The single purpose of your resume is to get you an interview. Managers admit when screening resumes they spend about 2.5 to 20 seconds per resume. This is an extremely short amount of time to catch the eye of a future employer.
Glaring mistakes will immediately earn your resume a one-way trip to the recycle bin. Avoid these mistakes and your resume may just get you an interview with a prospective employer.
No Contact Information
Believe it or not, neglecting to include contact information is a common mistake on resumes. No matter how amazing your resume is, or how perfect you are for the job, your resume will end up in the trash if there is not way to contact you.
Slightly better, but still a certain kiss-of-death would be including an inappropriate e-mail address as part of your contact information. If your e-mail address is kinkysex@hotmama or iamdrunk@fratboy, consider signing up for a free e-mail address with one of the many ISP’s that offer this service.
Grammatical and Spelling Errors
In a national poll that included responses from 150 senior executives 34% said the most common mistake they see on resumes is spelling or grammatical errors. Spell check will only catch so many errors, but you should at the very least run spell check on your resume before printing it.
It is easy to miss spelling and grammar errors on your resume after you’ve spent hours working on it and looking at it, so it’s a good idea to have a few different people read your resume to check for spelling and grammar errors. This extra effort will keep your resume from representing you in a poor light.
Too Much Information
Don’t list your hobbies and interests on a resume. Potential employers only want to know what you can do for them. Your resume should be written with this in mind. If it doesn’t have anything to do with the job, leave it out.
It should go without saying that you should never include your social security number or date of birth on a resume.
Keep your list of achievements succinct and relative to the job you are applying for. Managers who scan resumes won’t spend time wading through thick paragraphs filled with useless information and your resume could quickly end up in the “do not call” pile.
Not Enough Information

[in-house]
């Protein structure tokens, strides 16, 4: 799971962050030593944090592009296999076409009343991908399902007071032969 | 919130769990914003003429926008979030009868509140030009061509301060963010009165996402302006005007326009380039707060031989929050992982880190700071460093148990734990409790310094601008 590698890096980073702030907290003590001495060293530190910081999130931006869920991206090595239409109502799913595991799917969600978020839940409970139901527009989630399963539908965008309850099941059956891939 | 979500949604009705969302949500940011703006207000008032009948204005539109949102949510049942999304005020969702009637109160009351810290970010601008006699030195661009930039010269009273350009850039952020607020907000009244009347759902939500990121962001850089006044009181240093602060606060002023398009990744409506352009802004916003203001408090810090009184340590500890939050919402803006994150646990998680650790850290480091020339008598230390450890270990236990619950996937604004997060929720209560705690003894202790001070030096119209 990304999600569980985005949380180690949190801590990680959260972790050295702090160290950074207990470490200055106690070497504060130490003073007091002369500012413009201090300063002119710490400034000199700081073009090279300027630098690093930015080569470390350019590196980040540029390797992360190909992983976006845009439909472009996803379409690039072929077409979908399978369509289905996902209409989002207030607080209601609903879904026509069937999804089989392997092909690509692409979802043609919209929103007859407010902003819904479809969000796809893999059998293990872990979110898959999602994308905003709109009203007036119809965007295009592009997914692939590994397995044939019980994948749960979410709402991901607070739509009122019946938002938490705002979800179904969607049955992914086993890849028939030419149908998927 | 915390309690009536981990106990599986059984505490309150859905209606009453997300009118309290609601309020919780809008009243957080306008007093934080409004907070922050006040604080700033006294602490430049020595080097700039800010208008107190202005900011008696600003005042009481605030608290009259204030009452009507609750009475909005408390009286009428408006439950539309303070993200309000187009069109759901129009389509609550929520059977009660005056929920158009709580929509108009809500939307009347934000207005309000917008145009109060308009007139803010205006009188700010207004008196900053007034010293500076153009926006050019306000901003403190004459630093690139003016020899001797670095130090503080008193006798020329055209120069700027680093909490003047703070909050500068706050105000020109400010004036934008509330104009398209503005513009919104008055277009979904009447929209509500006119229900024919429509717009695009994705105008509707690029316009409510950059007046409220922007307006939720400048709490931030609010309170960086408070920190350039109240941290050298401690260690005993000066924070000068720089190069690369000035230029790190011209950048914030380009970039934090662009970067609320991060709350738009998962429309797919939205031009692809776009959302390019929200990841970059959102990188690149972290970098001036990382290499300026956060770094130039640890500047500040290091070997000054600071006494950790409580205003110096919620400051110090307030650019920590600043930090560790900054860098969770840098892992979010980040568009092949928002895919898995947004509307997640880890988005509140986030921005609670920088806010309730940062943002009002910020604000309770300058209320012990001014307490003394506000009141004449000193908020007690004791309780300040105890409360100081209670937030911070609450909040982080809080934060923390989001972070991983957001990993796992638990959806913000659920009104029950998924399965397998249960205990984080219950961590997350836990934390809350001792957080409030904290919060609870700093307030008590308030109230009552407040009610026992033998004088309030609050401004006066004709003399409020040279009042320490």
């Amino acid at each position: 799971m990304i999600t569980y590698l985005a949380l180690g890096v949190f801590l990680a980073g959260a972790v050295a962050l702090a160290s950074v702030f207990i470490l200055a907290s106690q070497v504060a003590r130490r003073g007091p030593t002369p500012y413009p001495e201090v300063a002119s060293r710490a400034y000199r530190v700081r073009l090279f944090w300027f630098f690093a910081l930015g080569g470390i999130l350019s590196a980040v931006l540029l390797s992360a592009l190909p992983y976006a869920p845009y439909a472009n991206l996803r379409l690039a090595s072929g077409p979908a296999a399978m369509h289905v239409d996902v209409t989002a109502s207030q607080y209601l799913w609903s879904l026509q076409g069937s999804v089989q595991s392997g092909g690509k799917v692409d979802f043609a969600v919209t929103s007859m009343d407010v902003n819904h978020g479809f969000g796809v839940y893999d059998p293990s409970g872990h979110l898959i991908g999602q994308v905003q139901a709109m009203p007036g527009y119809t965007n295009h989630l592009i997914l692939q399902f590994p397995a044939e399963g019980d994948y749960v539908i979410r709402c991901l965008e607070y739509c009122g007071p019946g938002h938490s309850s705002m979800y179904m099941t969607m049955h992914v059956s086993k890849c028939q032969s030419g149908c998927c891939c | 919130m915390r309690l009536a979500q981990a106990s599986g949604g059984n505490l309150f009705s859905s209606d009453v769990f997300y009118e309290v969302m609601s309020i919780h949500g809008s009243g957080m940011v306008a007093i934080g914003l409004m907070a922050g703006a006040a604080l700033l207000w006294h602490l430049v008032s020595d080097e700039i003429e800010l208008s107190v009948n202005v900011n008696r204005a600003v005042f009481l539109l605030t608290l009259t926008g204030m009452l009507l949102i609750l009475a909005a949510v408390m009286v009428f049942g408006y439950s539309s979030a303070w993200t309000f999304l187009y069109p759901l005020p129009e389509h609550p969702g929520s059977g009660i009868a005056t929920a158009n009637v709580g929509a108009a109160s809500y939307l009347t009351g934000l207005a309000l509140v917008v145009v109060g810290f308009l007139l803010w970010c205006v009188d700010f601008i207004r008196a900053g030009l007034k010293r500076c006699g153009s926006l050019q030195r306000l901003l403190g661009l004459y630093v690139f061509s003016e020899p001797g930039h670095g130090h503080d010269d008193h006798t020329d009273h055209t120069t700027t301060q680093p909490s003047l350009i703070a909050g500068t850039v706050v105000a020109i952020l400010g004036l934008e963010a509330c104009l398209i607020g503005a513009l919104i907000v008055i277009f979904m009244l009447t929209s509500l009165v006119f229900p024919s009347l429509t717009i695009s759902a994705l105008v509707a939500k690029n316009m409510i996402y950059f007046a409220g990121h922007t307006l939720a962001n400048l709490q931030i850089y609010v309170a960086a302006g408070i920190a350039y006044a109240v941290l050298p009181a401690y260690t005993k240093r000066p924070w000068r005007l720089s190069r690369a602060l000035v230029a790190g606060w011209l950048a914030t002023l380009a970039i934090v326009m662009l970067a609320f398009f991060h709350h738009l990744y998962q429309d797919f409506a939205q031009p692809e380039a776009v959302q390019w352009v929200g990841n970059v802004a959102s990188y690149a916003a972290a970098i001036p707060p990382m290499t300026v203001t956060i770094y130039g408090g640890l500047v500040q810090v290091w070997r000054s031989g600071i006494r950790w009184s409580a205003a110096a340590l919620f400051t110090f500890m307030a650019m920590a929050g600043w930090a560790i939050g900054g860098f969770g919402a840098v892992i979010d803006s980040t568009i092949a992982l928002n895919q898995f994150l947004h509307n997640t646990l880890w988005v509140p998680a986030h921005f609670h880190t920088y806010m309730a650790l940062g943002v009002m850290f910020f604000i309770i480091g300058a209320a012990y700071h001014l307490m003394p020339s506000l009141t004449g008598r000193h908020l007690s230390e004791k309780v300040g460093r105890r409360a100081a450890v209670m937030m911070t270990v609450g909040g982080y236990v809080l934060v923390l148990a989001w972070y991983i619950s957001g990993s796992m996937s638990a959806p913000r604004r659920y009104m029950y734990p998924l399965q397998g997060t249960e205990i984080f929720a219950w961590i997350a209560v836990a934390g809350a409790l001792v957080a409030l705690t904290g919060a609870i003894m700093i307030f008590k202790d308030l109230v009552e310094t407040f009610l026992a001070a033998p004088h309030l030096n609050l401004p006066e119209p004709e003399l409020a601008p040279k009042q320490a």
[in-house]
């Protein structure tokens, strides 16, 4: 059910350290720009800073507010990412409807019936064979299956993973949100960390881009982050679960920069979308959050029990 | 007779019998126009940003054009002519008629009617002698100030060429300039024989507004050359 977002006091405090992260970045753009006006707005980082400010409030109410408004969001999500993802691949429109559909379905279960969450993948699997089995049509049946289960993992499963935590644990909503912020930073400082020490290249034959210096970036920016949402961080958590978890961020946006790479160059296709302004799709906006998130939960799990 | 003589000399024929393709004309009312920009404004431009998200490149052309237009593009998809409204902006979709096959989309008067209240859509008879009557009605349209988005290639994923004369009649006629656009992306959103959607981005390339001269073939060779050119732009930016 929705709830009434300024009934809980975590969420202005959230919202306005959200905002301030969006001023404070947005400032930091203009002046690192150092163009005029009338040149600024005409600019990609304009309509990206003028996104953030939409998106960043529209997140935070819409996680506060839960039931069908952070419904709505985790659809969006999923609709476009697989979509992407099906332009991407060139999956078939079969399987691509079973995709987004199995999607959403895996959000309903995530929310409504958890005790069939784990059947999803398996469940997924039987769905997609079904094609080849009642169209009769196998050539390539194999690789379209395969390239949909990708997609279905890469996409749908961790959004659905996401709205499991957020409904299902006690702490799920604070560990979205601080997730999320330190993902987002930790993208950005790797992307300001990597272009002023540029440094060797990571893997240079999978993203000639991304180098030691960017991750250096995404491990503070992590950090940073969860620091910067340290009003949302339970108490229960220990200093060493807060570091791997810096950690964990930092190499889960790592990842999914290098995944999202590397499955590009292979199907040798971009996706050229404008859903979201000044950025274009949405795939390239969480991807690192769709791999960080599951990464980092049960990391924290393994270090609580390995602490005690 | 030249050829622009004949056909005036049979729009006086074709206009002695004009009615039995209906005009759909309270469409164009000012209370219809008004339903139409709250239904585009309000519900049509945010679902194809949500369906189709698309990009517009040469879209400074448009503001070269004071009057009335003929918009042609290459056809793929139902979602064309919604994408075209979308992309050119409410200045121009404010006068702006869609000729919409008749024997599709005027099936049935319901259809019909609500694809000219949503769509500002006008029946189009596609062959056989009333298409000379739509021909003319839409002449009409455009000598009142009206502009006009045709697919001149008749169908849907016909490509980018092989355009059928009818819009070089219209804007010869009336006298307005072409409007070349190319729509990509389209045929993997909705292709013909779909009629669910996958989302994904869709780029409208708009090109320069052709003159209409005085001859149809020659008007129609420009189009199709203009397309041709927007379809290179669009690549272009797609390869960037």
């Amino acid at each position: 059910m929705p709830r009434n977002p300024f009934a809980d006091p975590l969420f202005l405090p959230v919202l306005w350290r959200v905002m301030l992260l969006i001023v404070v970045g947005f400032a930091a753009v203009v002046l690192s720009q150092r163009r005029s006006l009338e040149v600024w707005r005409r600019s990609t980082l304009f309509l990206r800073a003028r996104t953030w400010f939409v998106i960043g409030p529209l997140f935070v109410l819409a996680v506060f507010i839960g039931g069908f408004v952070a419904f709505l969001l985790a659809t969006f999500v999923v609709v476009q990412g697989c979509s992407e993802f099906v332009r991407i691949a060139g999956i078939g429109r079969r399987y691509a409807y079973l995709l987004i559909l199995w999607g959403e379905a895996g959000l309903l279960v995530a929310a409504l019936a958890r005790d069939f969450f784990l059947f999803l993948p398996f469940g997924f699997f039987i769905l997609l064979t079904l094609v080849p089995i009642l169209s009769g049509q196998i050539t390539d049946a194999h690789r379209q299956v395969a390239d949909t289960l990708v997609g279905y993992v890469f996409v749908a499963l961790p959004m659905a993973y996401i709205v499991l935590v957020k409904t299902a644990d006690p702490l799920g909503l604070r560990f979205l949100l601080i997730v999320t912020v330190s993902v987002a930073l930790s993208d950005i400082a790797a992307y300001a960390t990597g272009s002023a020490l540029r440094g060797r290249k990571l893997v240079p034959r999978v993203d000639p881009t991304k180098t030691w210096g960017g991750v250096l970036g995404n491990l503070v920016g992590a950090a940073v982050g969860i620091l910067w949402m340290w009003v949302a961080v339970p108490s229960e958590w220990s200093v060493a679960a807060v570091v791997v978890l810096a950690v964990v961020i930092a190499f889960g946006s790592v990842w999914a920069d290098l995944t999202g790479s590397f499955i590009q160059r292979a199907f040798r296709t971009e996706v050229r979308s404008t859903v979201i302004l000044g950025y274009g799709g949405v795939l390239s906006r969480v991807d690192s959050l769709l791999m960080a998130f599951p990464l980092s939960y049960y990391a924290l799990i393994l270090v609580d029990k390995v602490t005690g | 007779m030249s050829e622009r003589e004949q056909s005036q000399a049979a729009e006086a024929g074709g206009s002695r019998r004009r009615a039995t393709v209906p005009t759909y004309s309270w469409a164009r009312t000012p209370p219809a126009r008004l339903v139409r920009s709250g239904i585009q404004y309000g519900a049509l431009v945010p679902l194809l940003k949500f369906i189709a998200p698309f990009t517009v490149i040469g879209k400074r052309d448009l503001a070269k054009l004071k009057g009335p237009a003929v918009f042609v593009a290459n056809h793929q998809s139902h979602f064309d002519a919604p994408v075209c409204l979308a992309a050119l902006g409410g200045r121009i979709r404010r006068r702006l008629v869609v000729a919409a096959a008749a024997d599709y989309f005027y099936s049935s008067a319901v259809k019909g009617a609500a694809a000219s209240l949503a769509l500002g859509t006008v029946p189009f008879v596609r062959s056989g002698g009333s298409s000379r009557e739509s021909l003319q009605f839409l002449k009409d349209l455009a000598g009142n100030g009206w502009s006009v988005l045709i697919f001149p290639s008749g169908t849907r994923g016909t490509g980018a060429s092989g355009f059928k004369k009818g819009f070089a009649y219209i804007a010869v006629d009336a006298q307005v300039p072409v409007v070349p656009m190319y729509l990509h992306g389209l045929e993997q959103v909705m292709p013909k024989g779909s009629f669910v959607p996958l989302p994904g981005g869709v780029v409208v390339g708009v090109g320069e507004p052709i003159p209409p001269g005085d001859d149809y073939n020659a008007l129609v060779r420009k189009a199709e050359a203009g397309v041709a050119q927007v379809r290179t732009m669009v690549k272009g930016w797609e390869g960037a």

Just as some people fall into the trap of including too much information on their resume, some simply do not include enough. One of the biggest problems is when candidates list “duties” instead of “achievements” on their resume.
Consider your audience and the job you are applying for when you write your resume. Whether you write a functional or a chronological resume, telling what you accomplished will show how you can be an asset to a prospective company.
Instead of writing, “Responsibilities included answering the phone and greeting clients” try, “Voted employee with best customer service skills by my peers 2 years in a row”.
If your resume has a poor layout, it could land directly in the trash. If you consider you that some resumes are scanned in less than 3 seconds, it’s clear that managers are tossing resumes that are not pleasing to the eye or that appear to be easy to read.
Cramming too much information typed out in a font smaller than 10 points will turn off most screeners as will an empty resume with too much white space. Another layout trap that could cause someone to pass over your resume is using a popular template, such as those included with Microsoft Word. While these templates are well done, they are over used and will cause your resume to blend in with all the rest. Your goal should be to create a resume that grabs attention and keeps the reader interested.
Try to catch the readers attention in the top half of the page by starting with your name and contact information and including a clear, succinct objective. This will peak their interest and get them to look at the rest of your resume.
Avoid these resume mistakes and your resume may just get you into an interview!